Funeral life is boring this week. Only three cremations. One I did entirely over the phone and thru fax, so won't even see the family till they come in to pick up the urn. A little out of the ordinary. He died almost three weeks ago but wasn't found for awhile. in the middle of a divorce, but the wife signed the cremation authorization and paid the bill anyway. It worked out well, when it could have been very ugly. The adult sons on both sides made sure it went smoothly, each protecting their own parent. It was nice to see that they could work together and take care of things.
One urn burial today at a national cemetery. He was 91 and he and his wife are the only ones left in this area. She had no one to talk to the day he died, but me. She told me several times about how he died, it was quick and she believes he had no pain. She heard the death rattle. I've heard other people describe it and then another lady this week used the term "death rattle". I guess it's rather unsettling. It's not a choking but an inability to catch one's breath. Sort of. Similar to wheezing only there's a really weird sound. The wife told me she won't ever forget the sound. She said he couldn't speak with words when she asked if he was alright, but he met her eyes and she knew he understood what was happening. He died in the ambulance on the way to the hospital. She said she was the sick one, not him, so she really didn't expect it at all. 91 and death is unexpected. Maybe we never expect it, even when someone is sick and the loved ones know they are dying, usually the death is still a shock. I talk about this as if I know. I've not lost anyone since I was in my early 20s and I'm (well) past that now. :)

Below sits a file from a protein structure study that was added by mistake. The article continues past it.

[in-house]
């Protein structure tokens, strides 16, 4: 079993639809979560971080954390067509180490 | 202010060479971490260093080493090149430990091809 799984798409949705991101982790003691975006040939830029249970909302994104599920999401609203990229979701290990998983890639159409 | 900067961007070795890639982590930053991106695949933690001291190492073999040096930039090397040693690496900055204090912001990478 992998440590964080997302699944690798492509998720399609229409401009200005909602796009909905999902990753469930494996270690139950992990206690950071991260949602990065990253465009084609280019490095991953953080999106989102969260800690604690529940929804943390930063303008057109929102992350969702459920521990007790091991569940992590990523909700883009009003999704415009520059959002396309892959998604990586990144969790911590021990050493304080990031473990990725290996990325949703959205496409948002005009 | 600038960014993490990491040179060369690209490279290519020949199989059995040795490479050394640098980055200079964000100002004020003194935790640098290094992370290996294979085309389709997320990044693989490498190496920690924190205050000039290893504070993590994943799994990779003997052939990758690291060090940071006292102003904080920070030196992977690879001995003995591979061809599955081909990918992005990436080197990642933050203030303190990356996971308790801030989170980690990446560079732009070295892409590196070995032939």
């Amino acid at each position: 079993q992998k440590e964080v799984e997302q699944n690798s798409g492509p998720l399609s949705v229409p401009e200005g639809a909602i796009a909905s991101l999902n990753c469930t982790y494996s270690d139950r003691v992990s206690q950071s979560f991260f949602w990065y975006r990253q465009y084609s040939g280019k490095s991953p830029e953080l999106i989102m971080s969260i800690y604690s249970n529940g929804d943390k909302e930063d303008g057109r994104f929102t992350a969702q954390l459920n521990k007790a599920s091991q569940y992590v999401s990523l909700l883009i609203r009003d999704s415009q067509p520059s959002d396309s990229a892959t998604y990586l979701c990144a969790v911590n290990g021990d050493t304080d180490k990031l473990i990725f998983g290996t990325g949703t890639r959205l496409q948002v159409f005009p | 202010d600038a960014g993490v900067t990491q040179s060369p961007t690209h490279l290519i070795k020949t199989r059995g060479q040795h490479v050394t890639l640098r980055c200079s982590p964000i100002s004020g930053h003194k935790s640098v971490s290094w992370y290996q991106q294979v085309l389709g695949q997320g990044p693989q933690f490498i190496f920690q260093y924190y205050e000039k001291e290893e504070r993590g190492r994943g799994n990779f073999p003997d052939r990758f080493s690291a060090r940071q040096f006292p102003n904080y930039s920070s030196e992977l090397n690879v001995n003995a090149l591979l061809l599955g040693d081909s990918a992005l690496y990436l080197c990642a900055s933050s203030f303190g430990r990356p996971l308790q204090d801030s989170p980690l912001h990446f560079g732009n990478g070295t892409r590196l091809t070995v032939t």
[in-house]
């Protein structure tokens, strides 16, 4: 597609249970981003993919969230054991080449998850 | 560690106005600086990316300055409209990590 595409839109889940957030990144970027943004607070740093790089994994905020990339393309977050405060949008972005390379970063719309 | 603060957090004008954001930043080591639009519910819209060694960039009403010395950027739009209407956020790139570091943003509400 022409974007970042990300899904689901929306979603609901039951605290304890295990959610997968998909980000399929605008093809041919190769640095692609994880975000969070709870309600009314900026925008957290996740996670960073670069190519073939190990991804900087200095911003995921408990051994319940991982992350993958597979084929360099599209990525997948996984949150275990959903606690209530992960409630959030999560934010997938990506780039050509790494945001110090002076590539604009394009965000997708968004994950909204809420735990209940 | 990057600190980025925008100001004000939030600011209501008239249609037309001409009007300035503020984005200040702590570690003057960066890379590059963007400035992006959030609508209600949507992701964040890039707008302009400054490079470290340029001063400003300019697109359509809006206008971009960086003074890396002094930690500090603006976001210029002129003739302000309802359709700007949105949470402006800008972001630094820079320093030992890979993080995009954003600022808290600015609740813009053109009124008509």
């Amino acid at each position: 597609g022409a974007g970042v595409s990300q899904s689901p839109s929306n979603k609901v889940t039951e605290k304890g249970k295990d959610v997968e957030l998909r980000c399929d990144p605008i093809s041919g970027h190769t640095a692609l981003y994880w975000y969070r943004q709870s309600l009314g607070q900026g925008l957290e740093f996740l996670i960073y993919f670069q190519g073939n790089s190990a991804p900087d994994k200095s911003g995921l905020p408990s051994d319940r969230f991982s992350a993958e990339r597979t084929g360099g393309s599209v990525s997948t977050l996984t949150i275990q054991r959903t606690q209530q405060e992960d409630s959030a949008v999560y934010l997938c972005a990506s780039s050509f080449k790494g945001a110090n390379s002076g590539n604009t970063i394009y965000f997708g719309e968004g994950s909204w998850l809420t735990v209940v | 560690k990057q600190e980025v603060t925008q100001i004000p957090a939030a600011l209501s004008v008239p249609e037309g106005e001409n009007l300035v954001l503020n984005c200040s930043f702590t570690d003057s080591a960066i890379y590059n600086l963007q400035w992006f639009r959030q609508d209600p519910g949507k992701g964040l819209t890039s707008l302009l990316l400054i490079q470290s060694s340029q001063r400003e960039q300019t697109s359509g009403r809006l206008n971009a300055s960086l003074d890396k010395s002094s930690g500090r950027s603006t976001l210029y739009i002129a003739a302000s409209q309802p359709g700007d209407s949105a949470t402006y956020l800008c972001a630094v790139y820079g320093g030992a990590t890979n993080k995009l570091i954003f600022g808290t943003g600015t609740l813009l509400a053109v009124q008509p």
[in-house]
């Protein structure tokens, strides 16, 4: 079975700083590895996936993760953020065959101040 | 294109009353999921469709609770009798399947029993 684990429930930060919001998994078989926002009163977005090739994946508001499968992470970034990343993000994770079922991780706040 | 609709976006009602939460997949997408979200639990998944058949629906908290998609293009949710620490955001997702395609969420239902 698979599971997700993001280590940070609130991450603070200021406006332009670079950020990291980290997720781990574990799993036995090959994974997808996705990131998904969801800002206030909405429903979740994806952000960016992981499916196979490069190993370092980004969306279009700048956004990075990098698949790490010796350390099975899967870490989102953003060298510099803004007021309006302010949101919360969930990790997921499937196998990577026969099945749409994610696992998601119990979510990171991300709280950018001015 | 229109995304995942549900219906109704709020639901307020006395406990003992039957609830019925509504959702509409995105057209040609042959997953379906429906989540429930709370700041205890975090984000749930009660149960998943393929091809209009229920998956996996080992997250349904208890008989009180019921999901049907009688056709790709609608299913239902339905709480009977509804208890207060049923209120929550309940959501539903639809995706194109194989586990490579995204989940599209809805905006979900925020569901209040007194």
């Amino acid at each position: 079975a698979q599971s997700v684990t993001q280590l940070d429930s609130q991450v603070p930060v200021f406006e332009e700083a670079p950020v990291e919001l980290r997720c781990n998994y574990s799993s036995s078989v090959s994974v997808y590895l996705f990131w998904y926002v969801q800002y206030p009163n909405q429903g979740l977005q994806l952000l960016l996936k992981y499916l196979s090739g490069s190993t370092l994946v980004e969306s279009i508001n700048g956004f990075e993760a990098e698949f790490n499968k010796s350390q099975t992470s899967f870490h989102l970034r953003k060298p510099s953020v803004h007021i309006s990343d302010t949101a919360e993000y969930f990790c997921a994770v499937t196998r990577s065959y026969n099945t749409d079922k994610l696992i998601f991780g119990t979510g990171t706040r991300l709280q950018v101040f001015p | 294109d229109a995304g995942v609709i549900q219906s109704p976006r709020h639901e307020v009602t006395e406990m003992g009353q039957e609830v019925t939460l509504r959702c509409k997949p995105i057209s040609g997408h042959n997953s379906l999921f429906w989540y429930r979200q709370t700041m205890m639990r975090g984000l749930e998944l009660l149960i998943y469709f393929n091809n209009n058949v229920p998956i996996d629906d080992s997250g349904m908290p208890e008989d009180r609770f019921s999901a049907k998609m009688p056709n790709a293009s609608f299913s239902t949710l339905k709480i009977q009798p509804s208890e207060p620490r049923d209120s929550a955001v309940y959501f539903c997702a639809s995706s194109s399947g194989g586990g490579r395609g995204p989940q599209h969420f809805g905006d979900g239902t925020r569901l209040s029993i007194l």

I feel quiet today and somewhat unhinged. Now there's a weird word. I told Steve recently that sometimes, lots of times, and anywhere, not just at work, I hear quiet voices in the background and I see movement out of the corner of my eye. He didn't know what to say and just nodded. What could he possibly say to a confession of that sort. It's probably all in my head, although Schewan says that it's energy which I'm more susceptible to now. I don't know how that fits into any kind of theology. I know some people are very specific in that they are not to be cremated for 24-72 hours after death (whatever their own magical time limit is) so that their spirits have time to leave the body and the area before the burning commences. It's not as if they'd be burned alive, so I don't get the need for a time frame. Mostly I guess I think the soul leaves the body immediately upon physical death, and I believe in an afterlife...yes, heaven or hell. I think you probably get to go right to heaven if that's your destiny, but i'm not entirely sure about the hell-bound souls. Do they wander? And why do I think their time frame may be different than heaven-bound souls? Wouldn't the final disposition happen equitably? I don't have any answers. Only questions. The biggest of which is where in the world is Schewan. My head is pounding (a cold last week has left me with a five day headache).